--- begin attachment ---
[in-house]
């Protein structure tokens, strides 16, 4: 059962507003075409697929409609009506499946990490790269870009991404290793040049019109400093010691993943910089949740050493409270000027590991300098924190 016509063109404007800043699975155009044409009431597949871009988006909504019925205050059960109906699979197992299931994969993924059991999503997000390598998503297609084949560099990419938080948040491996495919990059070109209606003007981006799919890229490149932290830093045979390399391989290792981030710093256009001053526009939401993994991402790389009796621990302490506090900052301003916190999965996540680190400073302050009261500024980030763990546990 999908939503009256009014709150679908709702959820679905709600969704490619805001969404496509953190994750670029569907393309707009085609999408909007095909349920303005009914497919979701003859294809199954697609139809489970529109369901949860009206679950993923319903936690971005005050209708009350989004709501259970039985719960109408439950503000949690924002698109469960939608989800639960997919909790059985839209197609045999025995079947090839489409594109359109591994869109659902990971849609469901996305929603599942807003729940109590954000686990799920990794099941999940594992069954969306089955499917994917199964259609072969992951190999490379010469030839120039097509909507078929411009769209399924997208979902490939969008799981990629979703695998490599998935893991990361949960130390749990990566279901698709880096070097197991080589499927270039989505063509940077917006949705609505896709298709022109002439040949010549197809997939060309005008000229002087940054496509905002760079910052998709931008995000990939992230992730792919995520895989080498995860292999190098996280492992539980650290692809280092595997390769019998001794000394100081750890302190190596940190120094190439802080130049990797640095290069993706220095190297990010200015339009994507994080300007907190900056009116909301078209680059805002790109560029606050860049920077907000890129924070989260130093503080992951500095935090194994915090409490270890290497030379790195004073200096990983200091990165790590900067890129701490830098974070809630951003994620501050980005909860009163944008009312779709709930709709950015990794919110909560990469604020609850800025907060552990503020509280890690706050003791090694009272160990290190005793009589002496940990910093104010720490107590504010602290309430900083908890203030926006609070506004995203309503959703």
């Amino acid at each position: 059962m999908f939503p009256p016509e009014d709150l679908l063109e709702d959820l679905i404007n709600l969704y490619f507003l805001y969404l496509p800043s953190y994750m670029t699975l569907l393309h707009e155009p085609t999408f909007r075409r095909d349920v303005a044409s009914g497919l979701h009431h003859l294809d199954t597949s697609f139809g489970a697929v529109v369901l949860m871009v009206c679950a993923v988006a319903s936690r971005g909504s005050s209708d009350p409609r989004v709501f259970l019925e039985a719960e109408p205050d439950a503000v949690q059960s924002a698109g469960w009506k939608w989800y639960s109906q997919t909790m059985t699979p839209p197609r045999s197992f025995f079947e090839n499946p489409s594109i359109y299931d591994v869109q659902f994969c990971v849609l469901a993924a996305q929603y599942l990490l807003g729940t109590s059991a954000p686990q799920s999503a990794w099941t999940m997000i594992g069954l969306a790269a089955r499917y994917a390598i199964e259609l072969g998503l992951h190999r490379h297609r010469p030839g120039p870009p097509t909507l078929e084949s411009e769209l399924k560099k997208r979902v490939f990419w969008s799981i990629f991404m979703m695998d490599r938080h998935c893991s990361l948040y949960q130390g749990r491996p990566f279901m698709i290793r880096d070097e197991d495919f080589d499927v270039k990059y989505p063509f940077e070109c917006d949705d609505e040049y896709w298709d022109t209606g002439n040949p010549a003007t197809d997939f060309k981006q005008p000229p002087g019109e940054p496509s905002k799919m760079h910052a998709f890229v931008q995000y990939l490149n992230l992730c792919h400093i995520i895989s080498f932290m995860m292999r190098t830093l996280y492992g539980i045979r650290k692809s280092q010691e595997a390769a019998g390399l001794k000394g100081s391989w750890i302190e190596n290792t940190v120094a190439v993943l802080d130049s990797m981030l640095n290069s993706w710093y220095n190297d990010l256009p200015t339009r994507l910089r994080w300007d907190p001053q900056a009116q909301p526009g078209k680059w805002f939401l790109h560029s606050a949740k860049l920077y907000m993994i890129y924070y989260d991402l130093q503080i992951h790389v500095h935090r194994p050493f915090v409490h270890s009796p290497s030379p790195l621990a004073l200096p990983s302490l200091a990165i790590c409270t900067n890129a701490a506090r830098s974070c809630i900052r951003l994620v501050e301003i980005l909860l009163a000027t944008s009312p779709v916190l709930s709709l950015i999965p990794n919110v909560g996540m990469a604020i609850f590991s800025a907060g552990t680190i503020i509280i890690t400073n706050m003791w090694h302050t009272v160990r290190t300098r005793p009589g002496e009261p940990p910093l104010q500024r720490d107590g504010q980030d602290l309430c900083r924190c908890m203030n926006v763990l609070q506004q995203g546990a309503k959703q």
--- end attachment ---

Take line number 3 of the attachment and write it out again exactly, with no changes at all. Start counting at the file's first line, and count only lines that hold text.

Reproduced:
């Amino acid at each position: 059962m999908f939503p009256p016509e009014d709150l679908l063109e709702d959820l679905i404007n709600l969704y490619f507003l805001y969404l496509p800043s953190y994750m670029t699975l569907l393309h707009e155009p085609t999408f909007r075409r095909d349920v303005a044409s009914g497919l979701h009431h003859l294809d199954t597949s697609f139809g489970a697929v529109v369901l949860m871009v009206c679950a993923v988006a319903s936690r971005g909504s005050s209708d009350p409609r989004v709501f259970l019925e039985a719960e109408p205050d439950a503000v949690q059960s924002a698109g469960w009506k939608w989800y639960s109906q997919t909790m059985t699979p839209p197609r045999s197992f025995f079947e090839n499946p489409s594109i359109y299931d591994v869109q659902f994969c990971v849609l469901a993924a996305q929603y599942l990490l807003g729940t109590s059991a954000p686990q799920s999503a990794w099941t999940m997000i594992g069954l969306a790269a089955r499917y994917a390598i199964e259609l072969g998503l992951h190999r490379h297609r010469p030839g120039p870009p097509t909507l078929e084949s411009e769209l399924k560099k997208r979902v490939f990419w969008s799981i990629f991404m979703m695998d490599r938080h998935c893991s990361l948040y949960q130390g749990r491996p990566f279901m698709i290793r880096d070097e197991d495919f080589d499927v270039k990059y989505p063509f940077e070109c917006d949705d609505e040049y896709w298709d022109t209606g002439n040949p010549a003007t197809d997939f060309k981006q005008p000229p002087g019109e940054p496509s905002k799919m760079h910052a998709f890229v931008q995000y990939l490149n992230l992730c792919h400093i995520i895989s080498f932290m995860m292999r190098t830093l996280y492992g539980i045979r650290k692809s280092q010691e595997a390769a019998g390399l001794k000394g100081s391989w750890i302190e190596n290792t940190v120094a190439v993943l802080d130049s990797m981030l640095n290069s993706w710093y220095n190297d990010l256009p200015t339009r994507l910089r994080w300007d907190p001053q900056a009116q909301p526009g078209k680059w805002f939401l790109h560029s606050a949740k860049l920077y907000m993994i890129y924070y989260d991402l130093q503080i992951h790389v500095h935090r194994p050493f915090v409490h270890s009796p290497s030379p790195l621990a004073l200096p990983s302490l200091a990165i790590c409270t900067n890129a701490a506090r830098s974070c809630i900052r951003l994620v501050e301003i980005l909860l009163a000027t944008s009312p779709v916190l709930s709709l950015i999965p990794n919110v909560g996540m990469a604020i609850f590991s800025a907060g552990t680190i503020i509280i890690t400073n706050m003791w090694h302050t009272v160990r290190t300098r005793p009589g002496e009261p940990p910093l104010q500024r720490d107590g504010q980030d602290l309430c900083r924190c908890m203030n926006v763990l609070q506004q995203g546990a309503k959703q």